5. Flagship Initiatives
NIH Precision Medicine Initiative® (PMI) Cohort Program
The PMI Cohort Program, part of President Obama’s larger Precision Medicine Initiative, is a landmark longitudinal research effort that aims to engage 1 million or more U.S. participants to improve our ability to prevent and treat disease based on individual differences in lifestyle, environment, and genetics.
PMI Cohort Program volunteers, reflecting the rich diversity of the U.S., will contribute a wide range of health, environment, and lifestyle information. They will answer questions about their health history and status, share their genomic and other biological information through simple blood and urine tests, and grant access to their clinical data from electronic health records. In addition, mobile health devices and apps will provide lifestyle data and environmental exposures in real time. This will be accomplished with essential privacy and security safeguards. As partners in the research, participants will have ongoing input into study design and implementation. Importantly, participants will have access to a wide range of their individual data and aggregate study results.
In addition to strong participant engagement, the program will benefit from collaborations across the country with leading academic institutions, medical centers, and industry partners. The PMI Cohort Program will empower participants, healthcare professionals, and researchers to work together, creating a new model of research in which people become true partners in the process, not research subjects. Through this collaboration, the program aims to accelerate the biomedical advances that will improve the health of future generations.
Open Payments Program
The Centers for Medicare & Medicaid Services (CMS) is dedicated to providing greater transparency through education, outreach, partnership, strategic communications and data releases. Open Payments is a national program that promotes this objective by publishing data on the financial relationships between the health care industry and health care providers.
As required by the Affordable Care Act, whenever drug or medical device companies make payments to covered physicians or teaching hospitals, or when physicians or teaching hospitals have invested in these companies, this information must be reported to CMS. Reported payments include such things as consulting fees, research grants, travel reimbursements, and other gifts that drug or device companies provide to physicians and teaching hospitals. This data is then made available to the public, including patients, each year at CMS.gov/OpenPayments.
The purpose of Open Payments is to provide greater transparency to the public about the financial relationships between physicians and the health care industry. The Open Payments program does not identify financial relationships that are beneficial or those that may indicate conflicts of interest. Rather, this transparency program was intended to shed light on the nature and extent of these relationships.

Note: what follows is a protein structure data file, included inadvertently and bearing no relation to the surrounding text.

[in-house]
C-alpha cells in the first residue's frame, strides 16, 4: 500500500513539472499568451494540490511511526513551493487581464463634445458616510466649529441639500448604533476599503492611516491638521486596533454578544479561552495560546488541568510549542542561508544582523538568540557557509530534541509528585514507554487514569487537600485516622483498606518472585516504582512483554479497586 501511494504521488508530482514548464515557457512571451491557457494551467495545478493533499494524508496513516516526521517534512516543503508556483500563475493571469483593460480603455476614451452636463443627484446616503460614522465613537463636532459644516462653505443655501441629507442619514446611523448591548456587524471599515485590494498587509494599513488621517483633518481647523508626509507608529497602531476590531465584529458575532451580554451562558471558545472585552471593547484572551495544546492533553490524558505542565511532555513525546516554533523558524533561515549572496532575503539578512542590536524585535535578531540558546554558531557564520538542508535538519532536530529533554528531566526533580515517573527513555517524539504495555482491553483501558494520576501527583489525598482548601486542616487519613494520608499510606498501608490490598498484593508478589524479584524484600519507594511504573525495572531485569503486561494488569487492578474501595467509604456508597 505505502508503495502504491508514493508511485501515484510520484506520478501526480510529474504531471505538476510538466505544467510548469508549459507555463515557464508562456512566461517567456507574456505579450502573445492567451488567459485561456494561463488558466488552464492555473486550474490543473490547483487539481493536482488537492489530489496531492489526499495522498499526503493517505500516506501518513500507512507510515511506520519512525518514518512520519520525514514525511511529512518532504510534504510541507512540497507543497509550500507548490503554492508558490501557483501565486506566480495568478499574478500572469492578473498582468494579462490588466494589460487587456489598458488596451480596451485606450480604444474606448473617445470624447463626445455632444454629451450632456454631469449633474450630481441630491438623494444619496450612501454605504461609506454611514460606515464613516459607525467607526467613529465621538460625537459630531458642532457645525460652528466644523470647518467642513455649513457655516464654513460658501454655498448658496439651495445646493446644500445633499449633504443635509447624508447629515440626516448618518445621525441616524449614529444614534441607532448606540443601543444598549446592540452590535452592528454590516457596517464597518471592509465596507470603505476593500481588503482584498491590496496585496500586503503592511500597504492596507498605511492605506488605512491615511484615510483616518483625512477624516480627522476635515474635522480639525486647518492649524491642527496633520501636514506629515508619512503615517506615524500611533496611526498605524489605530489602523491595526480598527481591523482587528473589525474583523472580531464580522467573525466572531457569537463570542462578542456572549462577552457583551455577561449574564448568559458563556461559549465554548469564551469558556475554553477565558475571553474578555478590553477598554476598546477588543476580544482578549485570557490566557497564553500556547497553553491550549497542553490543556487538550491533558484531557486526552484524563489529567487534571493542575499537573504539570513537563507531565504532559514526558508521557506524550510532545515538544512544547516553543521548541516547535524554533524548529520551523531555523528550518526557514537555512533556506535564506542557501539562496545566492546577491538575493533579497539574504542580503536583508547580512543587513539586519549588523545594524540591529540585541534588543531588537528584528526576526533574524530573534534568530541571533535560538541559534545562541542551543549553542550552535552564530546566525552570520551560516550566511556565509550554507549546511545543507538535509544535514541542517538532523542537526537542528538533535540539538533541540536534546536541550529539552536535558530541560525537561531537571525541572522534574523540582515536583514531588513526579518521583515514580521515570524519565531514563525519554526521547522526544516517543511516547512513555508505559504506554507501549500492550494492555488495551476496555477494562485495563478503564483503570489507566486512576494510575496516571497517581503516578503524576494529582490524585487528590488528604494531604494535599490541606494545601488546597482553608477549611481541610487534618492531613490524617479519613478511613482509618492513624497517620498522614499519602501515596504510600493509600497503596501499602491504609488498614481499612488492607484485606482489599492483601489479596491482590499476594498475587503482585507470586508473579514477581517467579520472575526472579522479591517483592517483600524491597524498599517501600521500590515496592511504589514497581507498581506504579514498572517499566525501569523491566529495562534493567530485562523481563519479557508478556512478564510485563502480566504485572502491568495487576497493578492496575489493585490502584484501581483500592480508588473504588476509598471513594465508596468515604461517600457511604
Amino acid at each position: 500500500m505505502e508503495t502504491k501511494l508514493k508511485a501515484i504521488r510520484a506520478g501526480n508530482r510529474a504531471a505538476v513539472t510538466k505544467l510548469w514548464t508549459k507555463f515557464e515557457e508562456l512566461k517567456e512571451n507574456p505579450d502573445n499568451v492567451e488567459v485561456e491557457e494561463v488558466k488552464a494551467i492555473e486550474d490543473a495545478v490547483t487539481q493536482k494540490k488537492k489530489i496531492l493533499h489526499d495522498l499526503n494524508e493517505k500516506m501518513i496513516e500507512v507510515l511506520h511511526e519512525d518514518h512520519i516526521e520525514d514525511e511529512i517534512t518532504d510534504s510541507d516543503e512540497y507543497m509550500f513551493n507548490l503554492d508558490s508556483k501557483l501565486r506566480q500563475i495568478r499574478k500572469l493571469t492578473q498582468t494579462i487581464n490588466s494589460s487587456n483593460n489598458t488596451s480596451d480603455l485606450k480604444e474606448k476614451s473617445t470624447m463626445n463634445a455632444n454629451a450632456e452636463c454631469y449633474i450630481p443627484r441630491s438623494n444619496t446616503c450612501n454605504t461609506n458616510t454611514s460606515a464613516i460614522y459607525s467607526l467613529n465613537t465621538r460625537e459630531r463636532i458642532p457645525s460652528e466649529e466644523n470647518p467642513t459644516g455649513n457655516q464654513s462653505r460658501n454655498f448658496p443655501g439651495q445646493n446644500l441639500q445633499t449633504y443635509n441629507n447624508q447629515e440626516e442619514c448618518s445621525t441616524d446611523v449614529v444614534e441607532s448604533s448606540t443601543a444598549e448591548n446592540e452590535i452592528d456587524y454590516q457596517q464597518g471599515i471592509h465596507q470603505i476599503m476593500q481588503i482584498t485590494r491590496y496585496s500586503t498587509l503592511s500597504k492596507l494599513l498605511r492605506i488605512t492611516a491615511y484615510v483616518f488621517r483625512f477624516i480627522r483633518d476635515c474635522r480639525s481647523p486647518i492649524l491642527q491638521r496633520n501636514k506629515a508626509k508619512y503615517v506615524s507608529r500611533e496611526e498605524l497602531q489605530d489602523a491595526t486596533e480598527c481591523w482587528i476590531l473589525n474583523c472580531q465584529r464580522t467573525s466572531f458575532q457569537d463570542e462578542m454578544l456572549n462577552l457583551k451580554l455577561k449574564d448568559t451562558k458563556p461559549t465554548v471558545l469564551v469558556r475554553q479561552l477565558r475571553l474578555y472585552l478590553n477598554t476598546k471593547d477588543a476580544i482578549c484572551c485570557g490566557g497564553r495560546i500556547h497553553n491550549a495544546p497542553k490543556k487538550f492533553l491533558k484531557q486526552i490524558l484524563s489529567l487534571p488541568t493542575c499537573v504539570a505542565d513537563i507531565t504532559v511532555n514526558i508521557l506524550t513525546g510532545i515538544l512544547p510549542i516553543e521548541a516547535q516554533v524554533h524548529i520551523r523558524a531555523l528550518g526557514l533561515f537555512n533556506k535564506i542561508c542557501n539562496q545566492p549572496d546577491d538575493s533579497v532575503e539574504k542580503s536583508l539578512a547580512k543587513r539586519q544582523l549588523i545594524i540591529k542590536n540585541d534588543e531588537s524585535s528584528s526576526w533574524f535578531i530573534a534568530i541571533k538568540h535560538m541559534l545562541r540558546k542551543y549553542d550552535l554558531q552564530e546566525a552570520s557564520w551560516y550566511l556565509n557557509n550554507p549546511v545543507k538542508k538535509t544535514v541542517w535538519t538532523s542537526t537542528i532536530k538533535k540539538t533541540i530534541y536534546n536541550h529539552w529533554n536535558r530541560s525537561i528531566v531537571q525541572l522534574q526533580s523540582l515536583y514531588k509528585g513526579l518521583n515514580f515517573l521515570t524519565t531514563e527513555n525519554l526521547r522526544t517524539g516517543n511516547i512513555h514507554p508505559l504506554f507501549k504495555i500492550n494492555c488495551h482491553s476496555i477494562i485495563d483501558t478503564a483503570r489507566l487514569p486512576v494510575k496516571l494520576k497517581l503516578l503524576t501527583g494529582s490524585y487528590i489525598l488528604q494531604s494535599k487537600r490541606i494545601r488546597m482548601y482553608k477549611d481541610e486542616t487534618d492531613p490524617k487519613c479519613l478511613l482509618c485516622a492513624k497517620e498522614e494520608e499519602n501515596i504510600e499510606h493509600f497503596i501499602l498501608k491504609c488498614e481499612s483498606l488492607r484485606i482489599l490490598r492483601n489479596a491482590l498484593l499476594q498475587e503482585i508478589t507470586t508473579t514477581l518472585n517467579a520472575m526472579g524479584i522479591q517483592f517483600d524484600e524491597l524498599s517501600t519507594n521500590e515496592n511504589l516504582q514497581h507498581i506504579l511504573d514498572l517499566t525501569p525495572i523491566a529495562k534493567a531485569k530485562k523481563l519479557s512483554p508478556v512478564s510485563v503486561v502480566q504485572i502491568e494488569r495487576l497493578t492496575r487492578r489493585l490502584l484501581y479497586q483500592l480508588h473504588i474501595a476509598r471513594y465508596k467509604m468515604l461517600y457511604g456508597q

CMS publishes a full calendar year (known as a “program year”) of payment data on June 30th of the following year, as well as updates from previous program periods. In addition, CMS updates or “refreshes” the Open Payments data approximately six months after its initial publication in order to reflect any data corrections made since the initial data publication.
In program year 2015, health care industry manufacturers reported $7.52 billion in payments and ownership and investment interests to physicians and teaching hospitals. This amount is comprised of 11.90 million in total records, attributable to 618,931 physicians and 1,116 teaching hospitals. Over the course of the Open Payments, program since 2014, CMS has published 28.22 million records, accounting for $16.77 billion in payments and ownership and investment interests.
CMS Blue Button
CMS established Blue Button in 2010 to allow Medicare beneficiaries to download their CMS claims history via the MyMedicare.gov portal in text or PDF formats. While these data formats are relatively easy for beneficiaries to read, they may not be sufficient to meet growing beneficiary needs around analyzing and/or sharing their health data.
As a result, CMS is working to enhance the current Blue Button service to provide a developer-friendly, standards-based data Application Programming Interface (API) that enables beneficiaries to connect their Medicare claims data to the applications, services, and research programs they trust. CMS is utilizing the HL7 Fast Health Interoperability Resource (FHIR) framework to ensure data is in a structured format that can be accepted by a wide range of applications. The agency is also putting the beneficiary in control of their own health data by designing an interface on top of the FHIR API that will enable beneficiaries to choose when to connect their data to third-party applications. The agency anticipates piloting new Blue Button functionality in the Summer/Fall of 2017.
Health Resources and Services Administration (HRSA) Maternal and Child Health Block Grant State Data System (TVIS)
TVIS is a web-based system administered that operates the three aims of the State Maternal and Child Health Block Grant Program (Title V) of reducing burden to states, maintaining state flexibility, and improving accountability. The TVIS is comprised of two parts. The first part is the Title V Maternal and Child Health Block Grant Data Entry System, which is used by state/jurisdictional Title V Block grantees to submit their annual financial, program and performance data. The second part is the TVIS Web Reports System, which is a web‑based interface that allows public users to generate reports from the Title V data. Users are able to search national and state level data on key measures and indicators of maternal and child health in the US, view national and state Title V Maternal and Child Health Block Grant financial and program data, and acquire information on an individual state Title V Maternal and Child Health Block Grant Program.